Five Things We Liked This Week – 29/11/19

Further Listening:

5. Wojtek The Bear Are In Some State Right Now

Regular readers will be well aware of our love for Glasgow melancholy-pop masters, Wojtek The Bear. The band have spent 2019 drip-feeding us a quartet of brilliant singles, which are now being collected together onto a single 12″ vinyl, Old Names For New Shapes. This week the band have shared the final offering from it, Some States.

Perhaps fittingly the track is about endings, as vocalist Tam Killean explains, “it’s a song about that particularly painful end section of a failing relationship when it feels like all you’re doing is arguing with other person over the most ridiculous things, like who used the last of the toothpaste”. The tail of domestic bliss sliding into painful collapse is set to a contrastingly beautiful backing, as the band’s traditionally indie core is given a makeover by maudlin strings, enriching the song with a grandiose dramatic edge. If this is all sounding a little heavy, you can always rely on a Scotsman to find the humour in the darkness, the title coming from an old joke, “I’ve never been to America, but I’ve been in some states”, and that in a nutshell is Wojtek The Bear, spotting the comedy in the tragedy, and letting it guide them back into the beautiful, hopeful light.

Old Names For New Shapes is out now via Scottish Fiction. Click HERE for more information on Wojtek The Bear.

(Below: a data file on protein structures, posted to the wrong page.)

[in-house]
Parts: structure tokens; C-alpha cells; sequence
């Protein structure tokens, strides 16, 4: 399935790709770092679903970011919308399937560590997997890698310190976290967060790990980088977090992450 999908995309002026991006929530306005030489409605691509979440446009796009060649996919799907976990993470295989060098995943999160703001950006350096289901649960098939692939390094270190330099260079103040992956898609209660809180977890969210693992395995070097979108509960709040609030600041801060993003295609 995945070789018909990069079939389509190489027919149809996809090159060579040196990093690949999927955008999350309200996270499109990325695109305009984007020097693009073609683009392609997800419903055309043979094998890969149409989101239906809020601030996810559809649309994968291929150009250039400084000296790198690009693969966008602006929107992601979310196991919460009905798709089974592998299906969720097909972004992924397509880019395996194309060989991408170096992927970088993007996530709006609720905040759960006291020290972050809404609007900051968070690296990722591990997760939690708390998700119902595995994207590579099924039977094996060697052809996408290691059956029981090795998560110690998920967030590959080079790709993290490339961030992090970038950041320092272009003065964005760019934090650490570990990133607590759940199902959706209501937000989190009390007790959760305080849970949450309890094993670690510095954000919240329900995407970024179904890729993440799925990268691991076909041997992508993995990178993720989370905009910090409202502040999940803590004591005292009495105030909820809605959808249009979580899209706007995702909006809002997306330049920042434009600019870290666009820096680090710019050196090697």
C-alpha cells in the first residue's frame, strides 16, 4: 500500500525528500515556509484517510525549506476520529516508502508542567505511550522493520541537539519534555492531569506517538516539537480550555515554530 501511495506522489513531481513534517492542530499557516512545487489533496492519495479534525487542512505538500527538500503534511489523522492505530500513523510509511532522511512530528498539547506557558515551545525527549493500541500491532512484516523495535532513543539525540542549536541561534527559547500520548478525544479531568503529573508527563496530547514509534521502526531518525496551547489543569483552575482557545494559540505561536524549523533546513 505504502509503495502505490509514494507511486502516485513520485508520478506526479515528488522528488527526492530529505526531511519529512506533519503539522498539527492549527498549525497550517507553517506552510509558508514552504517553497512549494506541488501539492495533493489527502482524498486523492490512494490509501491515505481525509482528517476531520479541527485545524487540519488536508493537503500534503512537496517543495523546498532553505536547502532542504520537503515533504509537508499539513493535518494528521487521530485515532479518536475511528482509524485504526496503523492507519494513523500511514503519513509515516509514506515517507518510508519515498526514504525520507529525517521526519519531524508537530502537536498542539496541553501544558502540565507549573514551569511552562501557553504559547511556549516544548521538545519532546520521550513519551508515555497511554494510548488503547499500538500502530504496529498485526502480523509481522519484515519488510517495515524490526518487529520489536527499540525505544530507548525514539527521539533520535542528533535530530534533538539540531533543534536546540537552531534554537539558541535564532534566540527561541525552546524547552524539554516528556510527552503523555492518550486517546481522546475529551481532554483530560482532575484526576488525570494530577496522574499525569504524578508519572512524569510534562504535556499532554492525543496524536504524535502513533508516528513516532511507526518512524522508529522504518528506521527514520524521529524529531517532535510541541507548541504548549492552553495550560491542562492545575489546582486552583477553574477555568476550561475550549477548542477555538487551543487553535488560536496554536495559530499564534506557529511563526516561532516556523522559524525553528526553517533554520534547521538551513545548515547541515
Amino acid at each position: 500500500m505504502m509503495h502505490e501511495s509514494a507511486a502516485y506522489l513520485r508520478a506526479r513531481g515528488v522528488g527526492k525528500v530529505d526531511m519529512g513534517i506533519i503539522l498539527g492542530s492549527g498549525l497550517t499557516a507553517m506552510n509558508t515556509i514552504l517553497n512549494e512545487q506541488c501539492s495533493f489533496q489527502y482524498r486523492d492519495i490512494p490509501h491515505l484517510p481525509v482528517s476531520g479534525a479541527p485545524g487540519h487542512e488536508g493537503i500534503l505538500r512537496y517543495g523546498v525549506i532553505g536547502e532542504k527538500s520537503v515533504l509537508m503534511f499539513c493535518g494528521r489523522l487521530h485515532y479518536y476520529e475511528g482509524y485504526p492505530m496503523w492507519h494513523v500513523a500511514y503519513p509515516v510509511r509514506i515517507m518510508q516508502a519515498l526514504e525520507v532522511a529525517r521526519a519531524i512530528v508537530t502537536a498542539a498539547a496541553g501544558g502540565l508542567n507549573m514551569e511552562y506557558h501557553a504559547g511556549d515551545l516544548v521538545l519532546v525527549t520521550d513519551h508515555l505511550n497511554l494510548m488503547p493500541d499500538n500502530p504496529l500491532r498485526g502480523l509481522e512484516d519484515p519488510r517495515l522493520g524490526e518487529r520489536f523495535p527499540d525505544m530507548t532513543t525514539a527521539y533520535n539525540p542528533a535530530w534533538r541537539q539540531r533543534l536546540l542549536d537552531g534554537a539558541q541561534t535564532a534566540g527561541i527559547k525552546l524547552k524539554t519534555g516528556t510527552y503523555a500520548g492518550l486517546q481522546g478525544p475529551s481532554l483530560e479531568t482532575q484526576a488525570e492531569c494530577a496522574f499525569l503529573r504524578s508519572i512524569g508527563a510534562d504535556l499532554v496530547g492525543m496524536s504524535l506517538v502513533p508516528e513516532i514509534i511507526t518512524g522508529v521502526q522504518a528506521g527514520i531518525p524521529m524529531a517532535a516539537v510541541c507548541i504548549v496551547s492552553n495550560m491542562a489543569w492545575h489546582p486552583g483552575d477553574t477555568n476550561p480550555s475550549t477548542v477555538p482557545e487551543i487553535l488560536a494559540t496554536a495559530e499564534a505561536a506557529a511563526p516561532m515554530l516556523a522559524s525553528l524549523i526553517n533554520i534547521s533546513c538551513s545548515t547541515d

4. Except For The Fact It’s Jeffrey Lewis

In his eighteen years of making music, 2019 might just be Jeffrey Lewis’ most successful, his latest album Bad Wiring, in collaboration with backing band The Voltage, has garnered critical acclaim, and by the sound of it quite some sales, he’s played some of his biggest ever shows, and as ever he’s seemingly done it entirely on his own terms. Celebrating the year that was, this week Jeffrey has released the video to his latest single, Except For The Fact That It Isn’t.

Modestly described as, “a fairly listenable four-chord ditty with verses and choruses”, Except For The Fact That It Isn’t is a thrashy punk number, with some fabulously shredded guitars and a bass solo thrown in for good measure. Jeffrey has suggested behind it’s jaunty exterior the track contains, “the most brutally sad line of the whole album… it’s mostly about what is undeniably good and real and insufficient”. This is the sound of Jeffrey Lewis questioning the world around him, asking if our exterior actions match our interior feelings, that he puts all that into the vibrant bop of a pop song is a perfect reminder of why he’s one of the DIY world’s most cherished songwriters.

Bad Wiring is out now via Moshi Moshi/Don Giovanni Records. Click HERE for more information on Jeffrey Lewis & The Voltage

3. ediT ehT esreveR tsedlyW

Formed back in 2014, Wyldest is a London-based project led by Zoe Mead. Earlier this year they released their acclaimed debut album, Dream Chaos. This week Zoe had announced they’ll be teaming up with the Hand In Hive label to release a re-worked version of the entire album, Redream Chaos. Each track has been stripped back and re-imagined, combining minimal takes of the tracks, with ambient backdrops formed of fragments of original recordings and demo versions of the tracks.